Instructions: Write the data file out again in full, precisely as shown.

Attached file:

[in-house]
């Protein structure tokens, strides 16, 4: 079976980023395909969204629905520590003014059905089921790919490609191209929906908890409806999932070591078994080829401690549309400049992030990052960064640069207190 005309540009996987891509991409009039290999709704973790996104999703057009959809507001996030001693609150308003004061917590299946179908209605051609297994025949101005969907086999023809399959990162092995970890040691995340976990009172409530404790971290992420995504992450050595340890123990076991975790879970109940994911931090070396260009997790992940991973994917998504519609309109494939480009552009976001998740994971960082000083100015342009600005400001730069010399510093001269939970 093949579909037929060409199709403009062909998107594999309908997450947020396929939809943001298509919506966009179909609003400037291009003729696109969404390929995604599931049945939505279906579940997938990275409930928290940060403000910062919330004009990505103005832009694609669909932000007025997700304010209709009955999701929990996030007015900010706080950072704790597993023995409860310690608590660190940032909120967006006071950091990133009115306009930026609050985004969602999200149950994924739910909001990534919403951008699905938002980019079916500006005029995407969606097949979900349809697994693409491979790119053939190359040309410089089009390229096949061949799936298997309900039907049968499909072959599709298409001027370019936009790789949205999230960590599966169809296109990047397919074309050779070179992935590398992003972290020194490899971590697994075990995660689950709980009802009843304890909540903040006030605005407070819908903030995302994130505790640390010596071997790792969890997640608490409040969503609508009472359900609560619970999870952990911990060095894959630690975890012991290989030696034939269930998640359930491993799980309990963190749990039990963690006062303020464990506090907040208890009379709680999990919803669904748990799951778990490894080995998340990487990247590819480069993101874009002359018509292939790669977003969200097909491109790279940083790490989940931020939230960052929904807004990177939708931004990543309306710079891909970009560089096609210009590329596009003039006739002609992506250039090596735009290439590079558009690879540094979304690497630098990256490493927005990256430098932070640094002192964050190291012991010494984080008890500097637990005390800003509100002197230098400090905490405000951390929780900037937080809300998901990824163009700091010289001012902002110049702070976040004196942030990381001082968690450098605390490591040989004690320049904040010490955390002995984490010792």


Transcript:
[in-house]
């Protein structure tokens, strides 16, 4: 079976980023395909969204629905520590003014059905089921790919490609191209929906908890409806999932070591078994080829401690549309400049992030990052960064640069207190 005309540009996987891509991409009039290999709704973790996104999703057009959809507001996030001693609150308003004061917590299946179908209605051609297994025949101005969907086999023809399959990162092995970890040691995340976990009172409530404790971290992420995504992450050595340890123990076991975790879970109940994911931090070396260009997790992940991973994917998504519609309109494939480009552009976001998740994971960082000083100015342009600005400001730069010399510093001269939970 093949579909037929060409199709403009062909998107594999309908997450947020396929939809943001298509919506966009179909609003400037291009003729696109969404390929995604599931049945939505279906579940997938990275409930928290940060403000910062919330004009990505103005832009694609669909932000007025997700304010209709009955999701929990996030007015900010706080950072704790597993023995409860310690608590660190940032909120967006006071950091990133009115306009930026609050985004969602999200149950994924739910909001990534919403951008699905938002980019079916500006005029995407969606097949979900349809697994693409491979790119053939190359040309410089089009390229096949061949799936298997309900039907049968499909072959599709298409001027370019936009790789949205999230960590599966169809296109990047397919074309050779070179992935590398992003972290020194490899971590697994075990995660689950709980009802009843304890909540903040006030605005407070819908903030995302994130505790640390010596071997790792969890997640608490409040969503609508009472359900609560619970999870952990911990060095894959630690975890012991290989030696034939269930998640359930491993799980309990963190749990039990963690006062303020464990506090907040208890009379709680999990919803669904748990799951778990490894080995998340990487990247590819480069993101874009002359018509292939790669977003969200097909491109790279940083790490989940931020939230960052929904807004990177939708931004990543309306710079891909970009560089096609210009590329596009003039006739002609992506250039090596735009290439590079558009690879540094979304690497630098990256490493927005990256430098932070640094002192964050190291012991010494984080008890500097637990005390800003509100002197230098400090905490405000951390929780900037937080809300998901990824163009700091010289001012902002110049702070976040004196942030990381001082968690450098605390490591040989004690320049904040010490955390002995984490010792």